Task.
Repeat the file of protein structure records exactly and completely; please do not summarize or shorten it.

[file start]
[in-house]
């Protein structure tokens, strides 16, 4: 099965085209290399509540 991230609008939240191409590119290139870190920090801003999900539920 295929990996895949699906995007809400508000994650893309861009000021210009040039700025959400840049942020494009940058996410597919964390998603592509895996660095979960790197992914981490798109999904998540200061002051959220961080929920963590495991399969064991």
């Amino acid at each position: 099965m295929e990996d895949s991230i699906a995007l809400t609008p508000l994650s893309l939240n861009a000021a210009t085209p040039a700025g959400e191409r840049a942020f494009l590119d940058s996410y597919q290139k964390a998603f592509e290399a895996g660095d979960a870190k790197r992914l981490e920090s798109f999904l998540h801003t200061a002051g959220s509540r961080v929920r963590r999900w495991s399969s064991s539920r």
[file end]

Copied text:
[in-house]
């Protein structure tokens, strides 16, 4: 099965085209290399509540 991230609008939240191409590119290139870190920090801003999900539920 295929990996895949699906995007809400508000994650893309861009000021210009040039700025959400840049942020494009940058996410597919964390998603592509895996660095979960790197992914981490798109999904998540200061002051959220961080929920963590495991399969064991």
């Amino acid at each position: 099965m295929e990996d895949s991230i699906a995007l809400t609008p508000l994650s893309l939240n861009a000021a210009t085209p040039a700025g959400e191409r840049a942020f494009l590119d940058s996410y597919q290139k964390a998603f592509e290399a895996g660095d979960a870190k790197r992914l981490e920090s798109f999904l998540h801003t200061a002051g959220s509540r961080v929920r963590r999900w495991s399969s064991s539920r």